Monday, July 11, 2016

Turning an Adult Child into an ADULT

My dear, sweet son Thor just turned 23. He lives at home with us while he goes to college and works a part-time job. He has his associates degree in Natural Sciences from the local junior college and will eventually go on to a 4-year school for a bachelor's degree in chemistry.

He has the maturity of a goat teenager though there are very occasional signs of life in the desert. (Supposedly, real maturity occurs by age 25 so we are in sight of the end of the tunnel!)

He took last week off from work so he stayed up into the wee hours playing video games and then sleeping all day. Yes, yes, he was on vacation. I get it but it still irritates me.

All his video-game-playing friends work late (they all work at the local movie theater) so they can only play together after midnight.

Lately my biggest issue with him is how he uses the kitchen. I generally have a good working knowledge of what I have in the pantry and refrigerator. I plan the meals, do the shopping and cook the meals. CPA Boy does some cooking on occasion and we eat out often too.

And then comes the plague of locusts my son. For example, I started making tuna salad a couple of weeks ago. When I went to get the mayo from the fridge it only had a couple of tablespoons left. There was none in the pantry.

When I take the last container of mayo from the pantry I write it on the list for next time I go shopping. My son, who eats a zillion sandwiches with mayo on them, doesn't pay attention to this aspect of kitchen management. Our list is on a large bulletin-board-sized white board; you can't miss it hanging on the wall in the kitchen. And our biggest kitchen commandment is "write it on the list".

Since I only use mayo for tuna, egg or chicken salads I don't have a constant knowledge of how much we have in the fridge at any given moment. I buy LOTS of mustard (CPA Boy LOVES that stuff) but only 2 containers of mayonnaise at a time as mayo is more likely to turn bad than mustard. This mayo purchase policy will be up for review. And I will probably end up hiding one, just in case.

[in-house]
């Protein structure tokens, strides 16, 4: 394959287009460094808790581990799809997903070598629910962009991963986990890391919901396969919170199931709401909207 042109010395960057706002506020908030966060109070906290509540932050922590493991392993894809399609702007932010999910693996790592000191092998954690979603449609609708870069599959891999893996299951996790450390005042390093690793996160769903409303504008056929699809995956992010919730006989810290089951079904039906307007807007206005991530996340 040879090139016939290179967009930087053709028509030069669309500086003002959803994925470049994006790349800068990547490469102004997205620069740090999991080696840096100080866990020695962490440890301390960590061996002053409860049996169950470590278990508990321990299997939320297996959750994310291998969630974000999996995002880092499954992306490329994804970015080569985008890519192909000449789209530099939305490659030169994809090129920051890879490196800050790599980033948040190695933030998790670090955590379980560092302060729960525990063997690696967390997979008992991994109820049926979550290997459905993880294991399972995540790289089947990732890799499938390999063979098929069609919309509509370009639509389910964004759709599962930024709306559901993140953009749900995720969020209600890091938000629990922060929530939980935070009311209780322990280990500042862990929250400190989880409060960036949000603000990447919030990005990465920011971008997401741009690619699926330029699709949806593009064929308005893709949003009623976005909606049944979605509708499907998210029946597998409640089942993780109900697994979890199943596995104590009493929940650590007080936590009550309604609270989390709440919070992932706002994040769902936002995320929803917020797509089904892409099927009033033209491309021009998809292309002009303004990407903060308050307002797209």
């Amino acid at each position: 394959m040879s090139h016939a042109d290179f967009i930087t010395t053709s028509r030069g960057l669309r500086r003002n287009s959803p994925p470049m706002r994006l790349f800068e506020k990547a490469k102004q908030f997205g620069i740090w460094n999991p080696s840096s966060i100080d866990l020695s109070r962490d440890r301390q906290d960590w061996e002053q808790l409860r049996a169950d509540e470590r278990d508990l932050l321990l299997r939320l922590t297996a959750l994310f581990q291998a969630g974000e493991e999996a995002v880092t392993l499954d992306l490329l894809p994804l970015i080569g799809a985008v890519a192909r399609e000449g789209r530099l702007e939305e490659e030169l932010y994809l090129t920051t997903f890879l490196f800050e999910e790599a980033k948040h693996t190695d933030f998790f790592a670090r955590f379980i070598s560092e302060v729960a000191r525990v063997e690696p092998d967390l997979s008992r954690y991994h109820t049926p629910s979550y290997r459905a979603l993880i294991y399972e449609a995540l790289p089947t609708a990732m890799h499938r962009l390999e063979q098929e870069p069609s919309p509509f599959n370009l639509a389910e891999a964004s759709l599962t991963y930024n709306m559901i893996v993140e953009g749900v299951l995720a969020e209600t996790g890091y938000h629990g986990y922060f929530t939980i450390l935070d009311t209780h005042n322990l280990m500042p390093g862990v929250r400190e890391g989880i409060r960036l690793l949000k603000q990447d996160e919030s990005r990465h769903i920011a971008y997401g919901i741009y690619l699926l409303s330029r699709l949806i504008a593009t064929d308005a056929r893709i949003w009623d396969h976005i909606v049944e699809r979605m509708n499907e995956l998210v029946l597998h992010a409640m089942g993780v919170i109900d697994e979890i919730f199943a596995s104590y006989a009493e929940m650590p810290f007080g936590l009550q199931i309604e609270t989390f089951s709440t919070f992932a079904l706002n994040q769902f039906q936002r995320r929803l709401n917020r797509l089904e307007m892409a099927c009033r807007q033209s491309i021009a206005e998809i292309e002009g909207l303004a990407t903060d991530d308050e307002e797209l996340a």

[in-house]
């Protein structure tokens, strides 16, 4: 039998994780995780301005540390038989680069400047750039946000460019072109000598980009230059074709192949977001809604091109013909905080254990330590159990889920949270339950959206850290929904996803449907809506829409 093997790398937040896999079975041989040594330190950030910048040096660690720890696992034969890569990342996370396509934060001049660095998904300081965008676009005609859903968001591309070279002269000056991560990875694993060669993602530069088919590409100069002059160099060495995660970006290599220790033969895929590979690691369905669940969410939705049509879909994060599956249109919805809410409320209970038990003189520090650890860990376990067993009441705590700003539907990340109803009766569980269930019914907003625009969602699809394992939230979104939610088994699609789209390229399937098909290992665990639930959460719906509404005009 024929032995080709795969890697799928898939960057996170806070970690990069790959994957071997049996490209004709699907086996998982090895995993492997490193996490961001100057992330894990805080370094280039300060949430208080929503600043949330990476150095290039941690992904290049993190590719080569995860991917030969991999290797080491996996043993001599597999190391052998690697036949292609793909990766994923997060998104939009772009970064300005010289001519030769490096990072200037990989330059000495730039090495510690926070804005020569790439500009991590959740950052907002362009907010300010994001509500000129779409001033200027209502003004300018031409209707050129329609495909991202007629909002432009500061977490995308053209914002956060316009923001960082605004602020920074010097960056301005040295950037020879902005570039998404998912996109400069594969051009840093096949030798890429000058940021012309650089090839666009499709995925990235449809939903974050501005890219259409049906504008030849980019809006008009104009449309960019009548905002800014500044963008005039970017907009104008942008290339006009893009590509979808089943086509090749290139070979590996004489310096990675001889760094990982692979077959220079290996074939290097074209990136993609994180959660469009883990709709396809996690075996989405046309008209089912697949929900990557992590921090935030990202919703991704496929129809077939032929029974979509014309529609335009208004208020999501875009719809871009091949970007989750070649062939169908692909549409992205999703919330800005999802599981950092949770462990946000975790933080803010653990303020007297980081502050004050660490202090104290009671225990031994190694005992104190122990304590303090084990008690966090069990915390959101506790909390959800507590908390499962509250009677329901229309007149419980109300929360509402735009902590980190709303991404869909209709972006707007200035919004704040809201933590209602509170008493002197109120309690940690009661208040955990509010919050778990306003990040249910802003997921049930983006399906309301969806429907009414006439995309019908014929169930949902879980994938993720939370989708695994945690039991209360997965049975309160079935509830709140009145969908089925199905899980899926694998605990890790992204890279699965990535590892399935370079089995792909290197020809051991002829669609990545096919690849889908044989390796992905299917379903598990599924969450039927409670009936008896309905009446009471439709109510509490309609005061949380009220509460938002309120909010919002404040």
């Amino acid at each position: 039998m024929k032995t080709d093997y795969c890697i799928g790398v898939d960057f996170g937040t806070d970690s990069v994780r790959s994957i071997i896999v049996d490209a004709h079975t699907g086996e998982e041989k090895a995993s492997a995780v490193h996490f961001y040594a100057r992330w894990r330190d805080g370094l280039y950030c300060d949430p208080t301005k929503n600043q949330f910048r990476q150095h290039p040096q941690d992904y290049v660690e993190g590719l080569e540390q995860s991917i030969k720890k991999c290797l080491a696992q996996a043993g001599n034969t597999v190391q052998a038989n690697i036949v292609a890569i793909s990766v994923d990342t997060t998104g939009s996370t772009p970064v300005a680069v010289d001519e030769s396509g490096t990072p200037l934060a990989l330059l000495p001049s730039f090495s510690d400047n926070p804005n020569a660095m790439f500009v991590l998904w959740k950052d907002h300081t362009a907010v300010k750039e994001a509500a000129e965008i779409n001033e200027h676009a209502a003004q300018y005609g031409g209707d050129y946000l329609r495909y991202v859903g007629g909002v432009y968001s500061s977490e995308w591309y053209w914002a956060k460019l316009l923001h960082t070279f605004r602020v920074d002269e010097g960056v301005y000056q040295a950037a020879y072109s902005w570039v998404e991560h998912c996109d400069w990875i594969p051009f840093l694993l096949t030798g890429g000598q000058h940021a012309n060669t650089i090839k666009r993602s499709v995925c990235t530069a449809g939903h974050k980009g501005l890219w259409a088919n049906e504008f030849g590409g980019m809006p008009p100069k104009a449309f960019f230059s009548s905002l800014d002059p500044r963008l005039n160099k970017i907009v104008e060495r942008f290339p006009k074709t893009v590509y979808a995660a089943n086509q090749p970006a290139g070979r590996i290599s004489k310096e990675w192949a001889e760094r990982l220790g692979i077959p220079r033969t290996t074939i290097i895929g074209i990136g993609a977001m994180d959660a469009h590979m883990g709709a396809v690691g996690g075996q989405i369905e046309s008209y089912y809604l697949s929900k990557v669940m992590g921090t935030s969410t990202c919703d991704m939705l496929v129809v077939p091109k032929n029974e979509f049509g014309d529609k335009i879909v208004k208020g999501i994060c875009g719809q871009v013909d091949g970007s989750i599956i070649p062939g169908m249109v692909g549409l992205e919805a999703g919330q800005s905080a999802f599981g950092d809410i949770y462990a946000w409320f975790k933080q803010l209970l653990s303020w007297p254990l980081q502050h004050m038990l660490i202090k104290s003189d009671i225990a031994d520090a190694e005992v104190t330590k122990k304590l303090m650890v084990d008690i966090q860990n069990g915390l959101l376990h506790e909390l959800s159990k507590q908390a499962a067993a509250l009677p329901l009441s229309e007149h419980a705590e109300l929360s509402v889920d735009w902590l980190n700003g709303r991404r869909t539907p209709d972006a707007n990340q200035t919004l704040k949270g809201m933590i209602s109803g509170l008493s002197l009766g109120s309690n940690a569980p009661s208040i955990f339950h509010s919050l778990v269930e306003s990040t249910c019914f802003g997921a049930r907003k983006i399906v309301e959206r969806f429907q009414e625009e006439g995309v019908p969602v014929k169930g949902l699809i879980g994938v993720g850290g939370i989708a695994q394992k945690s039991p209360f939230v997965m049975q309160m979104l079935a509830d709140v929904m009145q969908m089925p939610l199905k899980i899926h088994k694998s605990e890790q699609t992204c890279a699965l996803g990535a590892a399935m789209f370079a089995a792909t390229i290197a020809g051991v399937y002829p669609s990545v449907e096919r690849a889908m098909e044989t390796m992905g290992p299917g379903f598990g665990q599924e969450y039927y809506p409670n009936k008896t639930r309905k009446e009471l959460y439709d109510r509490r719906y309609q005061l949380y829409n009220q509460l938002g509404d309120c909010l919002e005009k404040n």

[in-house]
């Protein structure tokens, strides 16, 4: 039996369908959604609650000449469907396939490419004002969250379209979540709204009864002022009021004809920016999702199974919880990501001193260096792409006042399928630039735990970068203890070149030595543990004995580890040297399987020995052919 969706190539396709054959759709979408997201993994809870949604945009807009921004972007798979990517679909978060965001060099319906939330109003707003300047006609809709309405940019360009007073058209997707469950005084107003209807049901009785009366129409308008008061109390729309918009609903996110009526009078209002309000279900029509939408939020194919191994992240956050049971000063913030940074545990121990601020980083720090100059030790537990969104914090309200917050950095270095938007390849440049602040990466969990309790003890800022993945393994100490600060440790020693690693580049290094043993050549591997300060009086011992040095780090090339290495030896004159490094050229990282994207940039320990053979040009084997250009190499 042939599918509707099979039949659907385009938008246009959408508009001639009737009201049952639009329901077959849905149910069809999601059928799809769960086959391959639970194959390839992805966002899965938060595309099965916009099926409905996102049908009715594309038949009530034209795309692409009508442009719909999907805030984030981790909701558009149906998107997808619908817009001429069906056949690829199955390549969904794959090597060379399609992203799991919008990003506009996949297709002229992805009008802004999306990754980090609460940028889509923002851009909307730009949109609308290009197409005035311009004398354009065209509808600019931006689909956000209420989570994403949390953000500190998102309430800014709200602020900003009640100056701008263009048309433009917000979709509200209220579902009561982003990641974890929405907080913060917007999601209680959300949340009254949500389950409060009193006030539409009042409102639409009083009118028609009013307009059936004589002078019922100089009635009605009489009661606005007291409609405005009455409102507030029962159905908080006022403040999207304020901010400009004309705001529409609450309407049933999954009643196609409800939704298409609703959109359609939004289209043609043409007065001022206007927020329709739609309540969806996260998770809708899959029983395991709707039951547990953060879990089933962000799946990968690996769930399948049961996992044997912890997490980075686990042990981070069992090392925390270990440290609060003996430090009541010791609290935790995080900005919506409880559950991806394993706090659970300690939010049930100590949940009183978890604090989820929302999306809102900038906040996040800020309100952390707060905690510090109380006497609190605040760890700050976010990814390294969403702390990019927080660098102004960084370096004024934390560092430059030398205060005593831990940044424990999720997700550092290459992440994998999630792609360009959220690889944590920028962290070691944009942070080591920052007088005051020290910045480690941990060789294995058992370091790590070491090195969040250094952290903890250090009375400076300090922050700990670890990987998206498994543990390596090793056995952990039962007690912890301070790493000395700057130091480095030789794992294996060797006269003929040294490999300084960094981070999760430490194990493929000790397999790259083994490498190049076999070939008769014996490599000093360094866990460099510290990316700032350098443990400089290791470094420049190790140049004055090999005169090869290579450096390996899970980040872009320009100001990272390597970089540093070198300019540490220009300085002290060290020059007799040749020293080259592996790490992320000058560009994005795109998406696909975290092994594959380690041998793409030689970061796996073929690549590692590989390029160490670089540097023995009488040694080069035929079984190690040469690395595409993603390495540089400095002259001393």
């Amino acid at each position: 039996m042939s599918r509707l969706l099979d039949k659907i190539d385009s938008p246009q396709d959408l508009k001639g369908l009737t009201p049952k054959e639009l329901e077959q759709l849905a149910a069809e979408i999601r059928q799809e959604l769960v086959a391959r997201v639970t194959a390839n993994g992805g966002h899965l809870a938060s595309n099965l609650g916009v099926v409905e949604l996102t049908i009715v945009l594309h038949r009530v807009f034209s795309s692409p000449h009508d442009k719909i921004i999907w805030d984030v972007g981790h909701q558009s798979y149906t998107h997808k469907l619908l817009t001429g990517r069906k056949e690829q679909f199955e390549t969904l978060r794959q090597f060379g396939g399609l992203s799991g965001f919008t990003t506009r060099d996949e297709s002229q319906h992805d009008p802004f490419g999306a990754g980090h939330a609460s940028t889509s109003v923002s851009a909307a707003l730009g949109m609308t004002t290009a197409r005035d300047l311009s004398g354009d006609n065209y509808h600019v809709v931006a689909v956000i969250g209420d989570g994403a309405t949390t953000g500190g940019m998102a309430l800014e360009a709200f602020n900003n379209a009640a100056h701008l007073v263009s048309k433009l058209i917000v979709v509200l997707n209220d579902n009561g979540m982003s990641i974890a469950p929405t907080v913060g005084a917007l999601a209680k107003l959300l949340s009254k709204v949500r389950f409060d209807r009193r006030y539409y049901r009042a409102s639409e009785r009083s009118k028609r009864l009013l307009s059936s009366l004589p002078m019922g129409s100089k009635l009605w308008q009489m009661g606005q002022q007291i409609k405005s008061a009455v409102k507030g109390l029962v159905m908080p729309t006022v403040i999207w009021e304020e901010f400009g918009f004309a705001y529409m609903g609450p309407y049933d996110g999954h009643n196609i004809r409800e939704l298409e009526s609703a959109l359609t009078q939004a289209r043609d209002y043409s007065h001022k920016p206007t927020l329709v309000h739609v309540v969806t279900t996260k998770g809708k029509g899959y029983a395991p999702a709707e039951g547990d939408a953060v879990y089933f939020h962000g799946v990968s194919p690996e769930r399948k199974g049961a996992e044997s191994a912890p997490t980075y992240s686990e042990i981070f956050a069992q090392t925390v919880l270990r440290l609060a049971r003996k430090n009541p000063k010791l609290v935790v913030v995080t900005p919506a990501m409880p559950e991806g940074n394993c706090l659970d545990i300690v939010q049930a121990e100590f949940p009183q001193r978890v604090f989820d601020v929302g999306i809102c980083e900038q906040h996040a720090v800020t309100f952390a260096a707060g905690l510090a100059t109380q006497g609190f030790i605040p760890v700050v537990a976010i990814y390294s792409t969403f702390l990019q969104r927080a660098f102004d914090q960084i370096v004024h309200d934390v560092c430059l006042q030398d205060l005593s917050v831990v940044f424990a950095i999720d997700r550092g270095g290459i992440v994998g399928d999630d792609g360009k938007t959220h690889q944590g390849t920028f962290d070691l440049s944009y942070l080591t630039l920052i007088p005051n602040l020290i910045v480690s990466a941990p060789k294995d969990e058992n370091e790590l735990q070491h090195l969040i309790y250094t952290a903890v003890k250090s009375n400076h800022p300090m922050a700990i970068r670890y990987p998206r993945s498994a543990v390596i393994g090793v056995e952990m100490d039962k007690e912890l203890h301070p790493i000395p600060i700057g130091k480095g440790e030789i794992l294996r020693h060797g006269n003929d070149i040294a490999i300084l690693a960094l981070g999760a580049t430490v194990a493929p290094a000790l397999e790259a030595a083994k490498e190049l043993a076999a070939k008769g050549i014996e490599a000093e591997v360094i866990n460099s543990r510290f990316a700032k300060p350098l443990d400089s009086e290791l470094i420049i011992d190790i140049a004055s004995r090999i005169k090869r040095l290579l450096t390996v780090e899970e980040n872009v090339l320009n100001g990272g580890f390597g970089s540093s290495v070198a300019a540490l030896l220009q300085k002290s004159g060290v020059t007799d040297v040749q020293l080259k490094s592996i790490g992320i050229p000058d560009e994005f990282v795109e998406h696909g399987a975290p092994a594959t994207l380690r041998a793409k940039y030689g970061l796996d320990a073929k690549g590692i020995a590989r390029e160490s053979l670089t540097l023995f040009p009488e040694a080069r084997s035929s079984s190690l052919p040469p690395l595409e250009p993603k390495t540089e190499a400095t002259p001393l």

Then last week I bought small taco size flour tortillas to make fish tacos. I never buy the small size as we generally use the larger burrito-size to make quesadillas. The last time we had fish tacos the tortillas were ridiculously huge!

Anyway, my son blithely used 6 of them to make mini-quesadillas, never questioning WHY the tortillas were smaller than usual. Perhaps Mom bought them for a special purpose?

He goes through loaves of bread, packages of cheese and cold cuts, cookies and desserts and leftovers like a 23-year-old bottomless pit.

Meanwhile, last month I had the idea that he needed to be more responsible for his own meals so I asked him to start buying his own breakfast and lunch items. I would set aside some space in the pantry and refrigerator for him.

It never mattered.

He got around it by skipping breakfast and lunch completely. Then he came to dinner and ate like crazy.

I talked to him last night about some new solutions. Perhaps he should be responsible for ALL his meals. Maybe he can pay me to make his meals. Or something, anything. I'm open to ideas. Instead he turned into a petulant, sulking child.

The real point is this: I realize that I need to treat him like an adult but I also need him to ACT like an adult. So instead I stressed "collaboration not sabotage" when it comes to kitchen issues. His face lost the pout and it seemed to help when I stressed he was an adult, not a child.

He IS a dear, sweet young man. And the reality is that he will probably live with us for a while longer. He's a good person; he just needs to embrace maturity and kitchen collaboration!

A postscript: A lot of people just tell us to "kick him out" but even if we did there is nowhere for him to go. Rents around here for a one-bedroom apartment start at $1200-1500; he makes $1000 a month with his part-time job. (When I was 25 my one-bedroom apartment cost $400 and my salary was $1000/month for full-time work.)

He could quit college and try to get a full-time job or get a second part-time job but he will be better off if he can finish college with a degree. And he is not the only adult child still living at home among my parent friends and acquaintances.

Recently Realty Trac released its list of the top ten least affordable counties in the United States. Sonoma County was #10, following Marin (#2), Santa Cruz (#3), Napa (#7) and San Francisco (#4). Also Monterey, Brooklyn, Queens and Maui were on the list. This is not a great area for young people just starting out. (For the record, I have lived in three of those counties!)

2 comments:

  1. Replies
    1. Mustard is good...in the conservatory...with Miss Scarlet. No, wait, that's not right....

      And Cindi has never once cooked for me.

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